carotenoid

What Is A Carotenoid?

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What Is A Carotenoid?

A carotenoid is a class of fat-soluble pigments (meaning the pigments dissolve in or with fat and can’t be dissolved or degraded by water.) They’re mainly thought of as yellow, orange, or red colors and occur naturally such as in autumn leaves, carrots, or red peppers. There are several different “types” of carotenoids and it’s useful to know what they are and what they do if you want to bring out the coloration in your fish.

Most commonly, in aquarium keeping, we use knowledge of carotenoids to enhance fish colors by either adding them to fish food, looking for fish food containing the pigments, or by making fish food. These pigments are used differently by different fish, each pigment can be utilized as-is, deposited for enhancing another color, or can be converted to another carotenoid. 

For example, β-carotene is probably the most widely known carotenoid, it’s what gives carrots their orange coloration. Daphnia convert γ-carotene to β-carotene. Many blue fish can use β-carotene to enhance their blue coloration, and many orange fish can use β-carotene as is to enhance their orange. 

In humans, carotenoids act as an antioxidant and it seems like fish can utilize them the same way as well. Interestingly, it seems like fish also need carotenoids in order to develop muscles and retain muscle function. Some fish also appear to need cartenoids to be better parents – weird, but that’s what studies indicate. It’s incredibly useful to learn about carotenoids if you plan on breeding and selling fish as well, since they go a long way in making your fish more appealing.

However, it’s important to note that once you stop feeding carotenoids, the color will fade relatively quickly (depending on the levels you were feeding and for how long) it may be as short as a week.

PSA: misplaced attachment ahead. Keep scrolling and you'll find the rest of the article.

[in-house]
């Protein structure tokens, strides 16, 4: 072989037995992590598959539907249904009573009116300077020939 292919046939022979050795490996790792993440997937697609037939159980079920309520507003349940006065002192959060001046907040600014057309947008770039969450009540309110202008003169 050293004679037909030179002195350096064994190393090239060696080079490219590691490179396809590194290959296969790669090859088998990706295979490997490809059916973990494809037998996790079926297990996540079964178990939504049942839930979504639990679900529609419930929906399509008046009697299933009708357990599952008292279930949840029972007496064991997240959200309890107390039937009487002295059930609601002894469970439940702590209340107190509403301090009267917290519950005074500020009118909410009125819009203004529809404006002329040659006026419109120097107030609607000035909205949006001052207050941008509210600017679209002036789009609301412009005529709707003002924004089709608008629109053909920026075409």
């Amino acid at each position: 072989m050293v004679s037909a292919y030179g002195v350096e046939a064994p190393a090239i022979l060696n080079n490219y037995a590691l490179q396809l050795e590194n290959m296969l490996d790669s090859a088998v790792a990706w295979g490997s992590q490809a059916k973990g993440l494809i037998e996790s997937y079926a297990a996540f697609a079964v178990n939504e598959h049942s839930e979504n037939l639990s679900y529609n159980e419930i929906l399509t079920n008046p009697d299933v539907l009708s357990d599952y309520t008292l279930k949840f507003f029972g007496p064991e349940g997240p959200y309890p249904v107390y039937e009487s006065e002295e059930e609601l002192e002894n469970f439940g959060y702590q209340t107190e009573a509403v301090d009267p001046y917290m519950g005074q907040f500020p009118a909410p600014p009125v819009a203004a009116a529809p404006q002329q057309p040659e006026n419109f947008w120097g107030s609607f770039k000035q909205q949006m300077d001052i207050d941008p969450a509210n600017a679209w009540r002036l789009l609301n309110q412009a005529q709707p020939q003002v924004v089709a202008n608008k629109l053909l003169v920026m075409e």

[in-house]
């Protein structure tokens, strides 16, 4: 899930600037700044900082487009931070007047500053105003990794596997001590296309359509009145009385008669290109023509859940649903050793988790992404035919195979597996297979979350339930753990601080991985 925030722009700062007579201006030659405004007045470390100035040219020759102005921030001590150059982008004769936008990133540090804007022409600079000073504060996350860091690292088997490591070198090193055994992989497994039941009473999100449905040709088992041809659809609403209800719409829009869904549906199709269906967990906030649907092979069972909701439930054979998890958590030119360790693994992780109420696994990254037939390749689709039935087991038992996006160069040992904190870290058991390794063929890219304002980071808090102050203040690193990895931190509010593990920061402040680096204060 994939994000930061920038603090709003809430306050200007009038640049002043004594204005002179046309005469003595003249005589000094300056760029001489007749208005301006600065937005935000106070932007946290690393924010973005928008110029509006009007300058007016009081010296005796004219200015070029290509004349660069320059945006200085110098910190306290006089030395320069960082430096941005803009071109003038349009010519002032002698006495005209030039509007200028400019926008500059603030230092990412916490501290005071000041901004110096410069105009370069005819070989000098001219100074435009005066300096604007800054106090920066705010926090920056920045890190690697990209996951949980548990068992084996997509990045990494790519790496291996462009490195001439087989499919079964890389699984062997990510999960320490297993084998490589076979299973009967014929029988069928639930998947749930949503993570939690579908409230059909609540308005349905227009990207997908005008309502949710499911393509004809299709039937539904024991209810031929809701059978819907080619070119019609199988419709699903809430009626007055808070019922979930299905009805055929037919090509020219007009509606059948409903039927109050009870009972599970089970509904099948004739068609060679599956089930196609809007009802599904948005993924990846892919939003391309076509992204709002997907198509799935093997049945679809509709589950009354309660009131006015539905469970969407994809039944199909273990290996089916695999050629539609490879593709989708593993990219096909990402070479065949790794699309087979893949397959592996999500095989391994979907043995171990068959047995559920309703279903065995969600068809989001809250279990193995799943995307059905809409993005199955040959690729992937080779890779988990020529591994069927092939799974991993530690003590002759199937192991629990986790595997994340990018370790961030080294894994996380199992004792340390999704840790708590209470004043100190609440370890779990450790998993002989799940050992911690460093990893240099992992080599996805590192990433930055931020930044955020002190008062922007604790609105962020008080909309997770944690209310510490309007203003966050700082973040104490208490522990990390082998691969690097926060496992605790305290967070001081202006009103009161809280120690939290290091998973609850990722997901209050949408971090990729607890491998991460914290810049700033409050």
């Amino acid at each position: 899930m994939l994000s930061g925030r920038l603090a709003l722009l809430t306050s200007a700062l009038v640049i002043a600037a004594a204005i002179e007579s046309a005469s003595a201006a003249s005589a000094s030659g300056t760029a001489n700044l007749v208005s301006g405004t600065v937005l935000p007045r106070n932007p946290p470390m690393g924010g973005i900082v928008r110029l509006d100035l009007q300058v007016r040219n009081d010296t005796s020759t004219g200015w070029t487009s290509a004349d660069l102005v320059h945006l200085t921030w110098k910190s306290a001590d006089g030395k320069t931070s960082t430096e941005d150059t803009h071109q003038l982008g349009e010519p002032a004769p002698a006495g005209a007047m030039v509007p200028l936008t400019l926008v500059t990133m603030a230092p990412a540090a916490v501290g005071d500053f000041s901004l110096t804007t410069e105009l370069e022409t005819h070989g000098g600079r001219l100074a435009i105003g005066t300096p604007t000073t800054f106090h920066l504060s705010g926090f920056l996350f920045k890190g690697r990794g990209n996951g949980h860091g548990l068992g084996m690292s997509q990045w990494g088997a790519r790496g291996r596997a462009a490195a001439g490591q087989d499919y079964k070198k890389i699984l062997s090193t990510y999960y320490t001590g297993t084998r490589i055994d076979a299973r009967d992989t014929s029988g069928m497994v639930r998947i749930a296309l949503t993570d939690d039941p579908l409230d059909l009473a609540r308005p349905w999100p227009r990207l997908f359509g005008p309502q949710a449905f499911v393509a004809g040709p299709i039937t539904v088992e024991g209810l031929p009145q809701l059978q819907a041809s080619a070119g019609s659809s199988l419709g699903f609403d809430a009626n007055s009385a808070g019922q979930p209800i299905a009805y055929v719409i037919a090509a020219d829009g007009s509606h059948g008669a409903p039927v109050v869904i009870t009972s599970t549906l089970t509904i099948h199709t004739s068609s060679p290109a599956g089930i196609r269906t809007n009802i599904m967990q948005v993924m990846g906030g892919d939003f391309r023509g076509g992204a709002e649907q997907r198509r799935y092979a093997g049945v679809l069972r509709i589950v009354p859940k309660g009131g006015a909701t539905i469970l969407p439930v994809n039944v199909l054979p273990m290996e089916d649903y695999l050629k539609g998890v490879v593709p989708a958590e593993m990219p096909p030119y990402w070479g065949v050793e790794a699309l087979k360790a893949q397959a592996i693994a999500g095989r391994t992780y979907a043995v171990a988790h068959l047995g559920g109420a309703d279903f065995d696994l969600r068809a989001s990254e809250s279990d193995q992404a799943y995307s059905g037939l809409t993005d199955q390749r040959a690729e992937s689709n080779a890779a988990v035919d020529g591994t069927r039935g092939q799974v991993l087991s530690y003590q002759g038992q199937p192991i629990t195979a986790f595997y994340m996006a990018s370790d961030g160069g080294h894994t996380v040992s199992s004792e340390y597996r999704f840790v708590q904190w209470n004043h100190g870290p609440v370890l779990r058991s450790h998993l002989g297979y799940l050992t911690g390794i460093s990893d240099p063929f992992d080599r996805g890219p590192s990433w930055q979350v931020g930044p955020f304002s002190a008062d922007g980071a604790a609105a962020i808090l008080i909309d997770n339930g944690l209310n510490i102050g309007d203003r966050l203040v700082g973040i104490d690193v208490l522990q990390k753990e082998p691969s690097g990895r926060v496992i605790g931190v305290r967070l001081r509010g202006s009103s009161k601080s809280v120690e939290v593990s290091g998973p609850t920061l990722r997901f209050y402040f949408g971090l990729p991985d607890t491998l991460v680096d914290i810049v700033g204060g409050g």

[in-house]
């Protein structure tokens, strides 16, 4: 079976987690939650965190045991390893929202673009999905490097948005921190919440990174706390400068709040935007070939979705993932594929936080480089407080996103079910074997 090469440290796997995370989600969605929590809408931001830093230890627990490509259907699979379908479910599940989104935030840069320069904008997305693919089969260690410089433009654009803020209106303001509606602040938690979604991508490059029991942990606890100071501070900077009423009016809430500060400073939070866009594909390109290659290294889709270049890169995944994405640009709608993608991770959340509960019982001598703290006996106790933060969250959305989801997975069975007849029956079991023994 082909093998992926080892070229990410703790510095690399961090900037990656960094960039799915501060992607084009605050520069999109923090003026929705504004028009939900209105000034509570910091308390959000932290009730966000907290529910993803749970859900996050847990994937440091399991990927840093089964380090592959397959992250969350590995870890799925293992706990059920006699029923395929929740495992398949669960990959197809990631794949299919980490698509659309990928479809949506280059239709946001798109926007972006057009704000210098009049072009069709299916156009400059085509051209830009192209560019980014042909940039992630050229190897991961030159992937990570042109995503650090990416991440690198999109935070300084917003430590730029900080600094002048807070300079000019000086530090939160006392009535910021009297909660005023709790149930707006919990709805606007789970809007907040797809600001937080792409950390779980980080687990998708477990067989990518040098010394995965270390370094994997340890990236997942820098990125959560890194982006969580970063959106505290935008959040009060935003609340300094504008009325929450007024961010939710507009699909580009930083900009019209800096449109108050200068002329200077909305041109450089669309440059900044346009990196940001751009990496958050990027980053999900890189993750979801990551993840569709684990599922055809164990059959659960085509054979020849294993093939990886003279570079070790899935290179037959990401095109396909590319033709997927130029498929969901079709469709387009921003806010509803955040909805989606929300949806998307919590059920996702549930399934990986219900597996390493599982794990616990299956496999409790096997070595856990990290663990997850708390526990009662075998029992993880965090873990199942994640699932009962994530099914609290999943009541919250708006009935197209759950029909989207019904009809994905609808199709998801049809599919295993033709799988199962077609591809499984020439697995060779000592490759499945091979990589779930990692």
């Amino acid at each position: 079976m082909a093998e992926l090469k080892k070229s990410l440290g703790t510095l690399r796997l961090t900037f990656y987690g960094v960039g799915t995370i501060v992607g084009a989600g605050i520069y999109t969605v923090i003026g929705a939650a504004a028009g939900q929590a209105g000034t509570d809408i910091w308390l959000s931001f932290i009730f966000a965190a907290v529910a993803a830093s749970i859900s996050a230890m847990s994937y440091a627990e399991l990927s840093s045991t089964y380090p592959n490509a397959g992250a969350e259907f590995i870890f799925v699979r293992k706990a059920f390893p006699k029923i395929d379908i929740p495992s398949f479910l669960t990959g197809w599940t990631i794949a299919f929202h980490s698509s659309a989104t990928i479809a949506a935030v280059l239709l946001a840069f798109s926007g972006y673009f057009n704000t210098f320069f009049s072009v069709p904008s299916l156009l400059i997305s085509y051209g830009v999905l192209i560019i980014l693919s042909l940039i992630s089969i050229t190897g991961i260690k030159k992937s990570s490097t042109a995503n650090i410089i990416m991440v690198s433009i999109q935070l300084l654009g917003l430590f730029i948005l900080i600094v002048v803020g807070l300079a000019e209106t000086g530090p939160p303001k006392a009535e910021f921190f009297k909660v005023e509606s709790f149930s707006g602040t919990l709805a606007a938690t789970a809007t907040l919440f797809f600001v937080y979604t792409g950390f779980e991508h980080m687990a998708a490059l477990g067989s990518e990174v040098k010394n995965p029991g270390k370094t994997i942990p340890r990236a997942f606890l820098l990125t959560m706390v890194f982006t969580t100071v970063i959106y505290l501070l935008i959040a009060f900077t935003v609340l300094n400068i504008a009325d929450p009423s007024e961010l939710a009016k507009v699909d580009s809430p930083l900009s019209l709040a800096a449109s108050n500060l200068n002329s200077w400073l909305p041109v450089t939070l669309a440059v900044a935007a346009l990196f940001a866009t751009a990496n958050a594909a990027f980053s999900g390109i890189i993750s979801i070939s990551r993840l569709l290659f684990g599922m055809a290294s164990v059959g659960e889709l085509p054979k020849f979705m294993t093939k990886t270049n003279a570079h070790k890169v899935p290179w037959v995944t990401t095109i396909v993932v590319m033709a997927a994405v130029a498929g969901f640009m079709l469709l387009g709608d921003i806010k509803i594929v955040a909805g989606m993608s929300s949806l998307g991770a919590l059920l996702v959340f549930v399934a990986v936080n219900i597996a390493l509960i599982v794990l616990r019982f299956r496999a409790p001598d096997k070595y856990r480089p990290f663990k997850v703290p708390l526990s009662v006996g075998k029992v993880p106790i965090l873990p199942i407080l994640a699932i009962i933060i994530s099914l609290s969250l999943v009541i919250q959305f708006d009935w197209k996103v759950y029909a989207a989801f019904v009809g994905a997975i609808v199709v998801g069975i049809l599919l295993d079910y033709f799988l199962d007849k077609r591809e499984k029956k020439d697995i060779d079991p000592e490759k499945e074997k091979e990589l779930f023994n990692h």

Examples of Carotenoids

There are a plethora of carotenoids, and this is by no means a definitive list. When adding them to fish foods, rest assured they’re not water-soluble and won’t be dissolved or degraded when exposed to moisture. I did try to include all the pertinent ones here I could think of as well as their corresponding source should you want to add it your your fish’s food:

β-carotene (Beta carotene):

Beta carotene is the most commonly known pigment and it produces orange. It’s commonly available in multivitamins because humans can convert it to vitamin A (which is usually what the “Vitamin A” on the label is derrived from.) Many people use crushed multivitamins in fish food with no ill effect.

y-carotene (Gamma carotene):

Gamma carotene produces yellows and is often found alongside beta carotene in multivitamins (vitamin a.).

Lutein:

Lutein is a greenish-yellowish pigment common in most yellow plants as well as dark leafy green vegetables (such as kale.) You can buy lutein supplements derived from marigold leaves, and most contain Zeaxanthin as well. 

I’ve heard some people cracking open the soft gels and pouring them into the food they’re making, but I’ve never tried this. 

Zeaxanthin:

Is responsible for a wide variety of colors ranging from deep reds to oranges to yellows. It’s commonly found in paprika which is widely used in fish foods as a source of carotenoids. Although I’ve never met a fish that liked paprika in their fish food, some other fish keepers have reported success on this front.

Astaxanthin:

Astaxanthin produces a red carotenoid, and you can buy it in a powder form from some select suppliers. The fish-grade version is much cheaper than the human-grade version of the supplement and there’s not much of a difference, that I’ve noticed, between feeding the two. This carotenoid is helpful for bringing out red-oranges or deeper oranges in orange fish and certainly goes a long way in enhancing red coloration.

Spirulina:

Complex carotenoid mix. Though exactly what they all are, I’m unsure. It’s been noted fish fed spirulina show enhancements in the red, orange, blue, and green coloration – the most impact in that order. Enhancing the green and blue colors of any fish are difficult and this algae proves to be the most helpful in that case.

Further reading & Sources

Nature – Antioxidants can change fish behavior

NCBI – Carotenoid-Based Coloration In Cichlids

Semantics Scholar – Use of natural carotenoid pigmentation in fish

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